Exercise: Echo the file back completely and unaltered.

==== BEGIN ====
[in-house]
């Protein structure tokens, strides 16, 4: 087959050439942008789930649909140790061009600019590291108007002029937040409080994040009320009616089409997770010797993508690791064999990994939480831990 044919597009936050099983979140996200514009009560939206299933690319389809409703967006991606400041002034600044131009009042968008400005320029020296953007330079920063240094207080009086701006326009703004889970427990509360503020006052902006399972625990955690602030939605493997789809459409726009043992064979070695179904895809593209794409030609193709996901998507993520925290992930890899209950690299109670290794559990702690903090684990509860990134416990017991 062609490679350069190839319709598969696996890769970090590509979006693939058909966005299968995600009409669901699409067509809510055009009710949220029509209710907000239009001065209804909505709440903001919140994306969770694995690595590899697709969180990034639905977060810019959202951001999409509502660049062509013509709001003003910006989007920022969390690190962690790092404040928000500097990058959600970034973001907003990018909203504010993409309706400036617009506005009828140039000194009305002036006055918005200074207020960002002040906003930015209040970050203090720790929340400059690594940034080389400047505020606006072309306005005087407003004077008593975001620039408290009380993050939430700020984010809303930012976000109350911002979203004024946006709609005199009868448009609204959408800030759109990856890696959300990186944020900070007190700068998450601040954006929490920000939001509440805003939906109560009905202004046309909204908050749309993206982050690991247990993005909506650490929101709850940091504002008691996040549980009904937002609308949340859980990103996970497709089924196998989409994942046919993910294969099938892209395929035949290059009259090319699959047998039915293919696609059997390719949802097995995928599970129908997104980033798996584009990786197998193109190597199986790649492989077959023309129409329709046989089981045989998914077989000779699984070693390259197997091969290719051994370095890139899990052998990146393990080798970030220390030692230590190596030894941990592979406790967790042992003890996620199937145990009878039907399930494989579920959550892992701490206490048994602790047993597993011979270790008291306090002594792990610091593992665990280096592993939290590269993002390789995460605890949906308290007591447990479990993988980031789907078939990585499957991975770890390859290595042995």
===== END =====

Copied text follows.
[in-house]
């Protein structure tokens, strides 16, 4: 087959050439942008789930649909140790061009600019590291108007002029937040409080994040009320009616089409997770010797993508690791064999990994939480831990 044919597009936050099983979140996200514009009560939206299933690319389809409703967006991606400041002034600044131009009042968008400005320029020296953007330079920063240094207080009086701006326009703004889970427990509360503020006052902006399972625990955690602030939605493997789809459409726009043992064979070695179904895809593209794409030609193709996901998507993520925290992930890899209950690299109670290794559990702690903090684990509860990134416990017991 062609490679350069190839319709598969696996890769970090590509979006693939058909966005299968995600009409669901699409067509809510055009009710949220029509209710907000239009001065209804909505709440903001919140994306969770694995690595590899697709969180990034639905977060810019959202951001999409509502660049062509013509709001003003910006989007920022969390690190962690790092404040928000500097990058959600970034973001907003990018909203504010993409309706400036617009506005009828140039000194009305002036006055918005200074207020960002002040906003930015209040970050203090720790929340400059690594940034080389400047505020606006072309306005005087407003004077008593975001620039408290009380993050939430700020984010809303930012976000109350911002979203004024946006709609005199009868448009609204959408800030759109990856890696959300990186944020900070007190700068998450601040954006929490920000939001509440805003939906109560009905202004046309909204908050749309993206982050690991247990993005909506650490929101709850940091504002008691996040549980009904937002609308949340859980990103996970497709089924196998989409994942046919993910294969099938892209395929035949290059009259090319699959047998039915293919696609059997390719949802097995995928599970129908997104980033798996584009990786197998193109190597199986790649492989077959023309129409329709046989089981045989998914077989000779699984070693390259197997091969290719051994370095890139899990052998990146393990080798970030220390030692230590190596030894941990592979406790967790042992003890996620199937145990009878039907399930494989579920959550892992701490206490048994602790047993597993011979270790008291306090002594792990610091593992665990280096592993939290590269993002390789995460605890949906308290007591447990479990993988980031789907078939990585499957991975770890390859290595042995």